The cod kept us anchored at the bottom on the 1st drift

The first drift set the tone: a significant bottom detection appeared on the sounder. Bingo, the rods bent to the maximum. It’s heavy, it’s definitely cod! The beautiful cod kept us anchored to the bottom, ascending only centimetre by centimetre!

Bent rod with a record-setting cod of over 7 kg.
Bent rod with a record-setting cod of over 7 kg.

Thomas and I each reeled in cod weighing over 6 kg on large lures. Meanwhile, Didier brought up a small cod of 1.5 kg caught on a slug, a rubber lure. It’s small, yet cod usually favour sand eel. Not today! Our predator was focused on herring. Thus, as the drifts continued, we quickly understood that to target large fish, we needed large, lifelike lures. At least, we needed lures that matched the morphology of herring. So, slowly but surely, we brought up specimens of over 6 kg on our soft lures. Meanwhile, the three other boats present in the area didn’t catch anything. They were using old-fashioned 250 to 500 g spoons.

Light equipment from rod to lure

To target the large cod present at the bottom, we needed large, minimally weighted lures. Lures measuring 15 to 20 cm, quite bulbous, with a lead head weighing 75 to 125 grams. To benefit from the volume of the shad without the vibrations that slow down the descent into the deep, you can cut the tail fin.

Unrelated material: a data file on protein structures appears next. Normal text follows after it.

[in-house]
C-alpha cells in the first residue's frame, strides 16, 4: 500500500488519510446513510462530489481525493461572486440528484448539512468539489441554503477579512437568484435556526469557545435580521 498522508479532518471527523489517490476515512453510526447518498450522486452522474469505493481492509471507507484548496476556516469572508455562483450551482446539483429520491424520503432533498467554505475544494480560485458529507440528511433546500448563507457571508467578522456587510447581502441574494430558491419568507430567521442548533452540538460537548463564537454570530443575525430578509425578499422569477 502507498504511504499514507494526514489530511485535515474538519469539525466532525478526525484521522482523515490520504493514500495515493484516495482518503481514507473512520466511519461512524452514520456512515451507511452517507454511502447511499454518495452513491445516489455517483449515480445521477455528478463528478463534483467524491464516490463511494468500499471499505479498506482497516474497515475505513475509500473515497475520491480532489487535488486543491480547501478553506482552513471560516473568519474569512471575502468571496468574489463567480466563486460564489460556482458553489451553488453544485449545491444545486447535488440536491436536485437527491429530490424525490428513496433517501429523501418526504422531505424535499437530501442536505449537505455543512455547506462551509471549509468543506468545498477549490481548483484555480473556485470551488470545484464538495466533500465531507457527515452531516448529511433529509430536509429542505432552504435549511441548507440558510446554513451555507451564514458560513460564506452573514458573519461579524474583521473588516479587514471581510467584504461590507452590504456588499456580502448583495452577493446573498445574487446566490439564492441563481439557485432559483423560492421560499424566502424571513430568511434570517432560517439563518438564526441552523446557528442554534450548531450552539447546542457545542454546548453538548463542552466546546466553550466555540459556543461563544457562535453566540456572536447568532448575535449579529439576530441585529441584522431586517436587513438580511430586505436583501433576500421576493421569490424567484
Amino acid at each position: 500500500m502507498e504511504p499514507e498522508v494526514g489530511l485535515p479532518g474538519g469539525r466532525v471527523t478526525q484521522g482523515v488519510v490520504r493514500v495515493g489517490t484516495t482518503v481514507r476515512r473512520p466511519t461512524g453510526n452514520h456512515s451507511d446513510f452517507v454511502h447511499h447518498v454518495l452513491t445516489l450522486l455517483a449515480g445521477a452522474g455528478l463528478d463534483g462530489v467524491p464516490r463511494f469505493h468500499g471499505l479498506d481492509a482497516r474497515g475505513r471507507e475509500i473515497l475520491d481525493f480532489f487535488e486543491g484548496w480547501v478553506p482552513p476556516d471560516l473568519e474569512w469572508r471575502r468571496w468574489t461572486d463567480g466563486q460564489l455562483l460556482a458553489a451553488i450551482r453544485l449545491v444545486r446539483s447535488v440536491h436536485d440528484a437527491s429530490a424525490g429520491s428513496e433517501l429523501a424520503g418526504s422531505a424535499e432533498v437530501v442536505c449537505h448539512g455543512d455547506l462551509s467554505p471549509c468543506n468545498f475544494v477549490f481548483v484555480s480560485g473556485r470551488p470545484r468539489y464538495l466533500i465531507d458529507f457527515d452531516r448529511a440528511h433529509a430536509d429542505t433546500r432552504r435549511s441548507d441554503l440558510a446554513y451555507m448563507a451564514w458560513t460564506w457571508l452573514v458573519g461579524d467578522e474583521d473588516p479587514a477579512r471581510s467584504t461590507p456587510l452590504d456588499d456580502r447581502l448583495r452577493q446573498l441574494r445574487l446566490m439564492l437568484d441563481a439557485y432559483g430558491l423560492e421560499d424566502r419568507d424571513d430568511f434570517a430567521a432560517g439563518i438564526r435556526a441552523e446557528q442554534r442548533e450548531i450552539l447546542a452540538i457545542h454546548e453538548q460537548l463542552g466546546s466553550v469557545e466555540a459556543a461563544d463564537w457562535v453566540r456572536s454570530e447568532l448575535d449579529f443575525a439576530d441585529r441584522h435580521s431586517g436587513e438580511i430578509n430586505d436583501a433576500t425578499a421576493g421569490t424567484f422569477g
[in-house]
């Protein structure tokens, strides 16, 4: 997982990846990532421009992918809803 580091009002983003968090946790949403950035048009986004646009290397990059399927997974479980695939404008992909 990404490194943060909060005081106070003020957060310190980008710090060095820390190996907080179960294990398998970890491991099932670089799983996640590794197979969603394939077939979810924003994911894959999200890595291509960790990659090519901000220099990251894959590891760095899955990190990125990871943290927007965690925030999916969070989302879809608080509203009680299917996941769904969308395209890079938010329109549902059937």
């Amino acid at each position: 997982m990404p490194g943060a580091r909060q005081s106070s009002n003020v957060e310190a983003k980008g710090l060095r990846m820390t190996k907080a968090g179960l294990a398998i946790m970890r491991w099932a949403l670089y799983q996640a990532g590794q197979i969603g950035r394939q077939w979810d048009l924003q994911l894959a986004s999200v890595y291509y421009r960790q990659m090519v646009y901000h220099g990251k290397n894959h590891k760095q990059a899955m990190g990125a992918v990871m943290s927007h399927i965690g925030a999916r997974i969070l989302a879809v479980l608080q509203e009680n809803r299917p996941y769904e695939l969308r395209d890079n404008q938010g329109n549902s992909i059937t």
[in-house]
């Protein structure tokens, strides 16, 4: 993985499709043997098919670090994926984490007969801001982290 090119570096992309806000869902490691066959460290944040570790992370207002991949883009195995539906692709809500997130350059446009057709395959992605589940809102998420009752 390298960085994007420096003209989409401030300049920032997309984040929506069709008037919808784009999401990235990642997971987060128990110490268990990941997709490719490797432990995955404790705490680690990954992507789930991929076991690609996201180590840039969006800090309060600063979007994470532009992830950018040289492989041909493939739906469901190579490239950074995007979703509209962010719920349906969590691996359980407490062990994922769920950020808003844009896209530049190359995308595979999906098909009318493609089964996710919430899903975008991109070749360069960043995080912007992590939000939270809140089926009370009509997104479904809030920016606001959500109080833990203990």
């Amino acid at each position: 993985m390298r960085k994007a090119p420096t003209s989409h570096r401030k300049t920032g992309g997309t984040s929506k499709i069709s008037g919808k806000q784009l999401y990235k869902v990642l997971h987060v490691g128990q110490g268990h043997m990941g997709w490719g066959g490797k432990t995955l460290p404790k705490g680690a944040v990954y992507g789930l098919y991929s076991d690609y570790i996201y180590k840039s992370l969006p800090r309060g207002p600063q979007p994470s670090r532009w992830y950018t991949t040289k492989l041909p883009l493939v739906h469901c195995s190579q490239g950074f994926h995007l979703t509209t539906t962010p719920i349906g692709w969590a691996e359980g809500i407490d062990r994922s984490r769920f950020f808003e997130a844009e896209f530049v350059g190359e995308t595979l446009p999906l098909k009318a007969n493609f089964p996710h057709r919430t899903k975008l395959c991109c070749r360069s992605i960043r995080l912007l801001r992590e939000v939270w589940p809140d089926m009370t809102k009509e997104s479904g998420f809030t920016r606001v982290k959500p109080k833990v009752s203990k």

The European record-setting cod.
The European record-setting cod.

The rods used were high-quality carbon, with a minimum price of 150 euros for adequate action. Their length ranged from 1.90 to 2.25 m, with a medium casting power of 20-85 g and reels sized 4000 to 5000 spooled with 0.18 to 0.23 mm braid.

I also used bait-casting equipment for optimal sensations that day.

A Celebration of record-setting cod averaging 6.5 kg!

What a contrast between the heavy spoons used by the other boats and our soft lures on light lines. While the neighbouring boats caught nothing, I had a celebration of enormous fish with 4 French cod records and one European record: 6.845 kg, 6.855 kg, 9.060 kg, and 10.190 kg, respectively caught on 0.20, 0.10, 0.38, and 0.14 mm lines. We reached the quota with an average weight of 6.5 kg per cod!

A double catch of enormous record-setting cod. An image that will forever be etched in my memory.
A double catch of enormous record-setting cod. An image that will forever be etched in my memory.

Record-setting cod thanks to light equipment